Who is the Hero in Your Story? Part Three in Our Storytelling Series

While each of us has a story, as a young mom of a child who experiences cerebral palsy, I knew my story was different than those of my neighbors. As fall approached, they shopped eagerly for school supplies while teachers greeted new students, their children, with smiles and a pat on the back and freshly decorated classrooms.

My neighbor’s experience was not Mikelle’s and my experience, which made us unique. In some ways, perhaps like you, our experience was similar to Hero’s Journey as described by author Joseph Campbell, and so beautifully written by Paul Coelho in the international bestseller The Alchemist. Alabaman and Floridian author, Andy Andrews, also captures this kind of journey so succinctly in each of his books.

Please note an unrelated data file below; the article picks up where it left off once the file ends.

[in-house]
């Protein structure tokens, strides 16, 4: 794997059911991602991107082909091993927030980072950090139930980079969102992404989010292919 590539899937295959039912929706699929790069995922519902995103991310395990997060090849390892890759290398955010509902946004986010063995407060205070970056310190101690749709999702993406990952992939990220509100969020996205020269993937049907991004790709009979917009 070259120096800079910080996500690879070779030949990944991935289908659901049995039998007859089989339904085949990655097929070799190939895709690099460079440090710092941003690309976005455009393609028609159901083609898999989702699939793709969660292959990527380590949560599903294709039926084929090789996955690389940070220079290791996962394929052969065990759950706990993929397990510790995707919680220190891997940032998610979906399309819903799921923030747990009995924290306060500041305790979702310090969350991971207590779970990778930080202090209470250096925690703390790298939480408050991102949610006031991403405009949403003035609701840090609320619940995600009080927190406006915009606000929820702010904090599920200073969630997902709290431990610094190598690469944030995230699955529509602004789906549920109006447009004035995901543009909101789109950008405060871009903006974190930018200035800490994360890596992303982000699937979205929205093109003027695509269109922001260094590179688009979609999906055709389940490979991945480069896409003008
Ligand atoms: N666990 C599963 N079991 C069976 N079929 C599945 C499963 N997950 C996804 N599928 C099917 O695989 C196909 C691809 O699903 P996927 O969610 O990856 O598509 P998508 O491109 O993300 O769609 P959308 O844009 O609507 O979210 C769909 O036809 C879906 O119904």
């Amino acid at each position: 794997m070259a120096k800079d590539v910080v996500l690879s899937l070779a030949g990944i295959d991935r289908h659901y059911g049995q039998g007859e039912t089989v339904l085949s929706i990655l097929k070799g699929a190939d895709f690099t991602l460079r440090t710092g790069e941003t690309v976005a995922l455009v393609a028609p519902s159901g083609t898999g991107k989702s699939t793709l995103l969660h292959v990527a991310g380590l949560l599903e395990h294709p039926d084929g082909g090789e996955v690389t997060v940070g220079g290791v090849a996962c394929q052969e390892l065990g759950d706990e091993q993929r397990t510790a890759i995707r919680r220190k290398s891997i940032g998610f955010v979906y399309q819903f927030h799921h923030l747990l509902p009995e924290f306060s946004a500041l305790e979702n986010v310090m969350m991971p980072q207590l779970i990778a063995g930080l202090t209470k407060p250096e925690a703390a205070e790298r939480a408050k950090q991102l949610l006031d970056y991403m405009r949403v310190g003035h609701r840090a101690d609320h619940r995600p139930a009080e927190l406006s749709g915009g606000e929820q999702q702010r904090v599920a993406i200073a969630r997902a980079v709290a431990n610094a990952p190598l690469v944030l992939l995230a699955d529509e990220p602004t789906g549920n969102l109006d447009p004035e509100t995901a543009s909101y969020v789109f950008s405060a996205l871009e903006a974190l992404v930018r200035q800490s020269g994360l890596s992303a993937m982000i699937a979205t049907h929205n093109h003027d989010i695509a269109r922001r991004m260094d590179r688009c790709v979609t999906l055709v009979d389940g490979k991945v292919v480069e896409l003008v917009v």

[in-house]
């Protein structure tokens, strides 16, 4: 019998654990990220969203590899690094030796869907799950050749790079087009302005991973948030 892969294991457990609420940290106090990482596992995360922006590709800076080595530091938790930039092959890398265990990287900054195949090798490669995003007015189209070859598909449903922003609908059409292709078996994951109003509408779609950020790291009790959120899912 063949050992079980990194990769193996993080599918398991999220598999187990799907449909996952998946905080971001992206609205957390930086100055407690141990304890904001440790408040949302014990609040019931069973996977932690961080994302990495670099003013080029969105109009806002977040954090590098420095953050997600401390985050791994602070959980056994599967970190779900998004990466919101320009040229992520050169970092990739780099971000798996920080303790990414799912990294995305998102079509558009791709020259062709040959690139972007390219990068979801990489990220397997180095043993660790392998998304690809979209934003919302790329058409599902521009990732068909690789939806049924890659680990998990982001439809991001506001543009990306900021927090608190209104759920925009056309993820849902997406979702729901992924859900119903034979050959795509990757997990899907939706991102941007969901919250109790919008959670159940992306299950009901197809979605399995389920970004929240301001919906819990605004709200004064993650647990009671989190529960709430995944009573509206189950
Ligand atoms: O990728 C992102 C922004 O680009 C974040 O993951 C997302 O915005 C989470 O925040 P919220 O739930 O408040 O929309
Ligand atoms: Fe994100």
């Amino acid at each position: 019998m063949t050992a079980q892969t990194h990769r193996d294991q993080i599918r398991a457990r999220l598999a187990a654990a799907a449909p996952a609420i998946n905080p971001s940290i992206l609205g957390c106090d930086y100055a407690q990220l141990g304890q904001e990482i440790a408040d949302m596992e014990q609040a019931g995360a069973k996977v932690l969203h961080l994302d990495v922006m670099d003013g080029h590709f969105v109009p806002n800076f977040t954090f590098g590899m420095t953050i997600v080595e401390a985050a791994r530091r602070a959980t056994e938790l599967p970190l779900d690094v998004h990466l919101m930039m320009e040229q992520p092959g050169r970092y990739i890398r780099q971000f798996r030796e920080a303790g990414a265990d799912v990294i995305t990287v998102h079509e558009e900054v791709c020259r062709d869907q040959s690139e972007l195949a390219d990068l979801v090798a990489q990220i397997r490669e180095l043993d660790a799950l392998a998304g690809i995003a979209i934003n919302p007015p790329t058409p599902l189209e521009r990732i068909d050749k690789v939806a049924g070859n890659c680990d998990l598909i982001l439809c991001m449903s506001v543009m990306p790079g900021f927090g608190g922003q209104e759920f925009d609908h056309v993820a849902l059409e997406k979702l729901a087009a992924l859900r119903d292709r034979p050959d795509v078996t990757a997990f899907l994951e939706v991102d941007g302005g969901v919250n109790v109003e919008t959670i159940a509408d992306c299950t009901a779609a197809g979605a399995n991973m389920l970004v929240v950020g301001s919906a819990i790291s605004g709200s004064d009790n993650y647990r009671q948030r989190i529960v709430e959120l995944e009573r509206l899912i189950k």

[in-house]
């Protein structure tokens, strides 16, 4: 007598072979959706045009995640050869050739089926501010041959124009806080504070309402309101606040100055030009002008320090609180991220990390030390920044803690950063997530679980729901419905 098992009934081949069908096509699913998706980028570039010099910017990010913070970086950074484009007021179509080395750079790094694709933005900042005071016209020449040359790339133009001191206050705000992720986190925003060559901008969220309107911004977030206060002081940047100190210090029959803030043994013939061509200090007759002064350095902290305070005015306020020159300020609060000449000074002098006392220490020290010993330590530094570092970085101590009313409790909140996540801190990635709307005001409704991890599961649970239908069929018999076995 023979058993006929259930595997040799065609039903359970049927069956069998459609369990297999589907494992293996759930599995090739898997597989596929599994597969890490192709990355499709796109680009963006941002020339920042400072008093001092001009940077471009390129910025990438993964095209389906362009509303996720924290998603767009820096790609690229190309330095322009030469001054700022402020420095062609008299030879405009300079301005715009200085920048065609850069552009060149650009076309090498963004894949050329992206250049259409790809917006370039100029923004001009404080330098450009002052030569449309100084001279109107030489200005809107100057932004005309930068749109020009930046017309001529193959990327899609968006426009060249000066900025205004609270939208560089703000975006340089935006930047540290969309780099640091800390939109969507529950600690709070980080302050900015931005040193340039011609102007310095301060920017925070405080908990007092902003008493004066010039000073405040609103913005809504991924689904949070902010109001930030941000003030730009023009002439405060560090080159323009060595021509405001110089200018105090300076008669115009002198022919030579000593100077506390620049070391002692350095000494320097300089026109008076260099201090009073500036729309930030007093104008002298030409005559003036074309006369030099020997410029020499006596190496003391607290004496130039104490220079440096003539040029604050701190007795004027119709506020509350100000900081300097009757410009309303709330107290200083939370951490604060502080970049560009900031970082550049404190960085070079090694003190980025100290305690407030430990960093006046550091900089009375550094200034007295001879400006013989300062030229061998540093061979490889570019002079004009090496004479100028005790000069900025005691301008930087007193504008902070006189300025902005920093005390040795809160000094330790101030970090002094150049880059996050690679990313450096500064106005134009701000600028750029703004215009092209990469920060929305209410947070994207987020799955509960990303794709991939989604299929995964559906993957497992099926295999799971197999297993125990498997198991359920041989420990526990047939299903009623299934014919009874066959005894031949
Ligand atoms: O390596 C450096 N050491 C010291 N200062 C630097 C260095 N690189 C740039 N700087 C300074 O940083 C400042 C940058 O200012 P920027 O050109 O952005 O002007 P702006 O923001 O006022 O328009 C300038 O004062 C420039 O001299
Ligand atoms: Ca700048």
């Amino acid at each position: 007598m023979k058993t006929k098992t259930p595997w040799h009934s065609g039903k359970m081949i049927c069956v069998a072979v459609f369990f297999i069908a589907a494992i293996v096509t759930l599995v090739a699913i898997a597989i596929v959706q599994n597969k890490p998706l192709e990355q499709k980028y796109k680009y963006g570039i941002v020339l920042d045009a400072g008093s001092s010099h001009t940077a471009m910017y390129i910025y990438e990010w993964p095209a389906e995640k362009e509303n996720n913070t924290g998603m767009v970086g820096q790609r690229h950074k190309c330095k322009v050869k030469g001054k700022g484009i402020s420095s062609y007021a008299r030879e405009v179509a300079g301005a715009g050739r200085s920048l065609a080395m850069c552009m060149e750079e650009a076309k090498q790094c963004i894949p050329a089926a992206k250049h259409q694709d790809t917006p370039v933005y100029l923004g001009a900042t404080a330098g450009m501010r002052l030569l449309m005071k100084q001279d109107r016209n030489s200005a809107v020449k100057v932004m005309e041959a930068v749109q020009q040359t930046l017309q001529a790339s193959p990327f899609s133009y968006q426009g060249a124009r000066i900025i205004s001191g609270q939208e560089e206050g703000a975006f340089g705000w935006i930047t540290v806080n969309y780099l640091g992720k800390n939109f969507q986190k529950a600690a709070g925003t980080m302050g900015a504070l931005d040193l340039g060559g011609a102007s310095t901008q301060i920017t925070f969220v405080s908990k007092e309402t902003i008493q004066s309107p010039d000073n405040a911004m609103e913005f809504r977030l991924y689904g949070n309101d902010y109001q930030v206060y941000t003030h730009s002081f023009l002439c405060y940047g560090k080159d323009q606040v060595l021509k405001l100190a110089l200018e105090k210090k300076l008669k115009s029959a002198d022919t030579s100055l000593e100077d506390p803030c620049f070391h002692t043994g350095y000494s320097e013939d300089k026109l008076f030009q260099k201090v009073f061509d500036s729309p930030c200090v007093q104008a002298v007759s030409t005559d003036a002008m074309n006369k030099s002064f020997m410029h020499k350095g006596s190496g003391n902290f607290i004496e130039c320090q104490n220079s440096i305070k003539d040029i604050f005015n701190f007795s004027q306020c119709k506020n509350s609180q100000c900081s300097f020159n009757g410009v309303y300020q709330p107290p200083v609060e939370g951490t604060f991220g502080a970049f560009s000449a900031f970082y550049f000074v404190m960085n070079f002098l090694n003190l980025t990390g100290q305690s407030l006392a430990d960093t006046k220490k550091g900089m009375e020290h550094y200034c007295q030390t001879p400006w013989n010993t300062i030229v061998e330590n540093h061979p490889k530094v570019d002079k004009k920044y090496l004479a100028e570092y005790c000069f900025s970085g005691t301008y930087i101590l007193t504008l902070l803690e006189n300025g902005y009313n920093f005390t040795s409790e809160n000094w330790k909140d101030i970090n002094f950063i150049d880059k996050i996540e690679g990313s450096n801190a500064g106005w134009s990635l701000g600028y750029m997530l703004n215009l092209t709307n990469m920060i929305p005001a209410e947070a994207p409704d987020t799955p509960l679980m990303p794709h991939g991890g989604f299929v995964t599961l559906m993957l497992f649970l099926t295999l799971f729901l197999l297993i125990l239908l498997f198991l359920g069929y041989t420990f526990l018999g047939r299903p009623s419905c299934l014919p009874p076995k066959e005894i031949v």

As my journey with Mikelle grew from elementary school to middle to high school, I yearned to learn more about sharing our journey to influence educators, shape policies and affect the building of a community.

I began writing with a small group of men and women at a kitchen table. Literally. My writing teacher, Anne Randolph of Kitchen Table Writing, had and still has weekly writing sessions in her home. Interestingly, like Andy Andrews, she is from Alabama. Her mother taught her to cherish language, telling Anne and her brother, “Let the words roll off your tongue like jewels.”

When I joined this tenacious and varied group of storytellers, my words were clumsy. My sentences were erratic, and I struggled to find the point of my story. My writing was more like a diary entry rather than a story. I wrote for me, but not for any audience or reader.